The Story of Liesl Woltär 1913-1992
By a lucky chance, Paul’s mother Liesl had the opportunity to escape from Nazi-occupied Czechoslovakia to the UK as a 26-year-old refugee, together with her 19-year-old sister. Later she lost contact with her parents and her brother who had remained behind; nevertheless she had the courage and strength of character to carry on with her life and to work for the British war effort.
In the meantime, her parents and brother were deprived of their property and rights, then imprisoned and brutally mistreated by the Nazis, all three eventually dying as a result of the appalling conditions in the Łódź ghetto where they were held.
After the war, Liesl became aware that not only her parents and brother but also around 50 members of her extended family had perished at the hands of the Nazis. Again she had the strength and courage to carry on, to start a family and, following the early death of her husband, to bring up her two young children as a single mother.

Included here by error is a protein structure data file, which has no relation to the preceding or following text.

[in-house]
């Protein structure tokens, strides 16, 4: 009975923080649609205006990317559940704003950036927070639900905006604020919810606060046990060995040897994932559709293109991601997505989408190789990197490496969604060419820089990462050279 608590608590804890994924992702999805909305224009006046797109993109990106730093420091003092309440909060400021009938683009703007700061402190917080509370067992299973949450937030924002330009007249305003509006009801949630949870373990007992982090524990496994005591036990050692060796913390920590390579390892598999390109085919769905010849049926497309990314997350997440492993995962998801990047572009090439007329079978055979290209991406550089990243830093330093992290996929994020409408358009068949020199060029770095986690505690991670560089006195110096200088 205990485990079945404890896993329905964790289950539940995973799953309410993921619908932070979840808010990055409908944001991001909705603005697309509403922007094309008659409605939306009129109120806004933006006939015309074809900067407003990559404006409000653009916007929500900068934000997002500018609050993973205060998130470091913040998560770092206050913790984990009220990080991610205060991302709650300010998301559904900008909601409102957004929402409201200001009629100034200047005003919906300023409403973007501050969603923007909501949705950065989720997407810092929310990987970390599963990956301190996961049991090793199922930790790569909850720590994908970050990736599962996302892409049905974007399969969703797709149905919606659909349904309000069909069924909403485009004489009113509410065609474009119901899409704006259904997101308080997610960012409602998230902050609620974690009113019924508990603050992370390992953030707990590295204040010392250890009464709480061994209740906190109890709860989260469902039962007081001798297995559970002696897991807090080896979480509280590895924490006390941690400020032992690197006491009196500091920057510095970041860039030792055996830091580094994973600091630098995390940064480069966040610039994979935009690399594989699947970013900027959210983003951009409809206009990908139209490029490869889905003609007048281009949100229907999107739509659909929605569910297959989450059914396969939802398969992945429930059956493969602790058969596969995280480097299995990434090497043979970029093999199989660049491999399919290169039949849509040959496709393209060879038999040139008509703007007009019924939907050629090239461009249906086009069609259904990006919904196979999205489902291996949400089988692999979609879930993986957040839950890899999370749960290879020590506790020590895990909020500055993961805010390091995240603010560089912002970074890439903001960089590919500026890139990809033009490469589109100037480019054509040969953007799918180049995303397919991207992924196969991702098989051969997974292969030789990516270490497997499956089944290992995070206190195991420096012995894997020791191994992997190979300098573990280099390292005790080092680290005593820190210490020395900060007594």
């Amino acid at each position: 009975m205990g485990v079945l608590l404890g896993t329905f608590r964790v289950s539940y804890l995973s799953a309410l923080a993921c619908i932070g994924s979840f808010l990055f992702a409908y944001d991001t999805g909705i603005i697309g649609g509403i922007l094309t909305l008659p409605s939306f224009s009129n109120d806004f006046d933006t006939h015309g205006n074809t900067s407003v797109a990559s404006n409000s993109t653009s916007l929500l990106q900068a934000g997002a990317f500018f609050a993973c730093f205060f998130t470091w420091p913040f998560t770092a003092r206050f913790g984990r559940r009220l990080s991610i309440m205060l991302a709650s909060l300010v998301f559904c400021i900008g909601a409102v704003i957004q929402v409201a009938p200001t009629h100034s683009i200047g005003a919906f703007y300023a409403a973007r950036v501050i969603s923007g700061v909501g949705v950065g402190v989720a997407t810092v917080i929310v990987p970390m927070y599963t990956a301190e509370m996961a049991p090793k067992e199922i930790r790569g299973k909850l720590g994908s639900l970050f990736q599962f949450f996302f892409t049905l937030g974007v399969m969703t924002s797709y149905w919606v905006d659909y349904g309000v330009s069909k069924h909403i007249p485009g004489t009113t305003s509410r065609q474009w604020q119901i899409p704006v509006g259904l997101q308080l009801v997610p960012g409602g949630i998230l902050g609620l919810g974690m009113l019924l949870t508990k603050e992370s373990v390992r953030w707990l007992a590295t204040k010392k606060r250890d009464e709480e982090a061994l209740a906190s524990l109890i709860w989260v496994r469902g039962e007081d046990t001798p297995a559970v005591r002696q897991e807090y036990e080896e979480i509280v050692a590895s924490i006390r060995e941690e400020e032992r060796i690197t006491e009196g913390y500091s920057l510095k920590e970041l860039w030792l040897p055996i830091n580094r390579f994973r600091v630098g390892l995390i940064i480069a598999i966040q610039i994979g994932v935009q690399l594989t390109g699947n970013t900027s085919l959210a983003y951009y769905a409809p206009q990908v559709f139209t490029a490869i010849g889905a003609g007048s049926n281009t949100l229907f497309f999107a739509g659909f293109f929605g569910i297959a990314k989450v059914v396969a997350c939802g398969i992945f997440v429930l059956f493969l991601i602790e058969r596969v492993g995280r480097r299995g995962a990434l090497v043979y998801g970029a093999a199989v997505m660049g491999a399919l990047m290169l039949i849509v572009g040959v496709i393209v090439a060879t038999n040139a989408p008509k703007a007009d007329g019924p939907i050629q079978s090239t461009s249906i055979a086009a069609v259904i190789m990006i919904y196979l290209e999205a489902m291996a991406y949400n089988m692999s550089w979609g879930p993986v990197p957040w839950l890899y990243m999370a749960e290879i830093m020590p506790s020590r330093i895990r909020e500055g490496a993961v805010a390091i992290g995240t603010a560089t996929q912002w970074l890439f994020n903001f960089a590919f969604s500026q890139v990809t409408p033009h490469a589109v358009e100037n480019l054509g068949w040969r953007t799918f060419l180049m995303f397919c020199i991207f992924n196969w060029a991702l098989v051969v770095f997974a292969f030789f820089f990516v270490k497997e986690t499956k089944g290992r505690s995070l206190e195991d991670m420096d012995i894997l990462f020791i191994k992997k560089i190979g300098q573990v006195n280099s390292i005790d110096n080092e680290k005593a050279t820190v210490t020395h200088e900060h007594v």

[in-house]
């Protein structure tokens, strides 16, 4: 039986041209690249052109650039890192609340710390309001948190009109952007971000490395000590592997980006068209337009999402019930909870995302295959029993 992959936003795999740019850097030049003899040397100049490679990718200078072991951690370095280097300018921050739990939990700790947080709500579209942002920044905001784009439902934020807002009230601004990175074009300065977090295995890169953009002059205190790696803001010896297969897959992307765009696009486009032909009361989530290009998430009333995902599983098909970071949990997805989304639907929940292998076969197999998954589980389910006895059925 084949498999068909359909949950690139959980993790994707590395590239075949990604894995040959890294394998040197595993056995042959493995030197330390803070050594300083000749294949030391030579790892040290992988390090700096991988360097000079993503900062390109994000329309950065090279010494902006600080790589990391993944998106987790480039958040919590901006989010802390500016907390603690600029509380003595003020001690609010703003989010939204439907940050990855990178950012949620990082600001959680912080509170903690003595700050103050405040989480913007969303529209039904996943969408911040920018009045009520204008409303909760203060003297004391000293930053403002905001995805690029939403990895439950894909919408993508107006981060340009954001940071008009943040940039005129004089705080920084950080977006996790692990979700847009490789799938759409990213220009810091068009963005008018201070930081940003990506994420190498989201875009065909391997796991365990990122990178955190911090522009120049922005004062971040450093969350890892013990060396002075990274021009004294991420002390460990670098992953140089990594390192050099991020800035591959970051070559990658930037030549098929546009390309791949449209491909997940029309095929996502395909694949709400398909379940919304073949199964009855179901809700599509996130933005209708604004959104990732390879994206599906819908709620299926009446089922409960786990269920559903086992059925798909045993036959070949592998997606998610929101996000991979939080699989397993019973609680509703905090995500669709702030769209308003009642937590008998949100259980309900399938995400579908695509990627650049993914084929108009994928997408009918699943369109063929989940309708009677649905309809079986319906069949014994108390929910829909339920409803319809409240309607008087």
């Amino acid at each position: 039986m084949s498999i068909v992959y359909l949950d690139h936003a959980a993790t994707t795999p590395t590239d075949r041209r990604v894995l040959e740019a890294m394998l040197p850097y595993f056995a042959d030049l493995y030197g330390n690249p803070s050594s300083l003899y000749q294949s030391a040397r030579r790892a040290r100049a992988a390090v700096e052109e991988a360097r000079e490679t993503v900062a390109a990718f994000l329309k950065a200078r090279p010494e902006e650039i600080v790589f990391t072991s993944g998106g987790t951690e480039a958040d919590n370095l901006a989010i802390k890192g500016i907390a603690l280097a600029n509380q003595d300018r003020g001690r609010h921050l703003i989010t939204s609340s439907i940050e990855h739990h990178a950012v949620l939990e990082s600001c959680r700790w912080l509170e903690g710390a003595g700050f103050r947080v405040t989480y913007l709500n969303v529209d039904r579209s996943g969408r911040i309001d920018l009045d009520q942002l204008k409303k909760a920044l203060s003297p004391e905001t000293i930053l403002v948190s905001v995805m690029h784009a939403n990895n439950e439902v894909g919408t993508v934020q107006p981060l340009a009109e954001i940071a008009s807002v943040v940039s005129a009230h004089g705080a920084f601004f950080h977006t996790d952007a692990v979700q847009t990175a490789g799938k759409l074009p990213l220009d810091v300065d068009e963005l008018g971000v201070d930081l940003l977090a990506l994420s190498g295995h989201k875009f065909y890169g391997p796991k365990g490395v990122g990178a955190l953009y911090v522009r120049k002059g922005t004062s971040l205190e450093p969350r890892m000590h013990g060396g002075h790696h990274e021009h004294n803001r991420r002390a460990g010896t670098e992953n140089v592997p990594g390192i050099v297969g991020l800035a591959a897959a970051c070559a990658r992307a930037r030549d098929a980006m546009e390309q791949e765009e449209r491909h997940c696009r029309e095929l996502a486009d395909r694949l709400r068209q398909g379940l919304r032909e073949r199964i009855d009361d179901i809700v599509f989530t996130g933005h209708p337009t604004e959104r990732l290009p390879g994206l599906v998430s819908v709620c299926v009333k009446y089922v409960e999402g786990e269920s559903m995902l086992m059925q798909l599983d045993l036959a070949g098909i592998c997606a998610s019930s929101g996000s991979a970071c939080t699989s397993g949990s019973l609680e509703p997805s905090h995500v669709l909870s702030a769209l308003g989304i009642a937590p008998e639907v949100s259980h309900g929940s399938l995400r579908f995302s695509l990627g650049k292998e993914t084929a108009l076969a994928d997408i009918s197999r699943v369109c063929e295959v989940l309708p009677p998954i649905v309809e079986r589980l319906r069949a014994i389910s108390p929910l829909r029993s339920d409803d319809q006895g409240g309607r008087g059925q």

Much of the story is told in Liesl’s own words, using scripts she wrote for talks she herself gave, voiced by her adult granddaughter. The story of the family left behind in occupied Europe is told by Paul using contemporary documents, photographs and newsreel footage.
Presented by Paul
Paul is a retired solicitor who worked in the public sector for over 40 years. His interests are music and enjoying the countryside in which he lives. He has been researching his family history for many years and his presentation is based on that research. Paul would like his mother Liesl’s story to be used to help combat racism and discrimination in our society.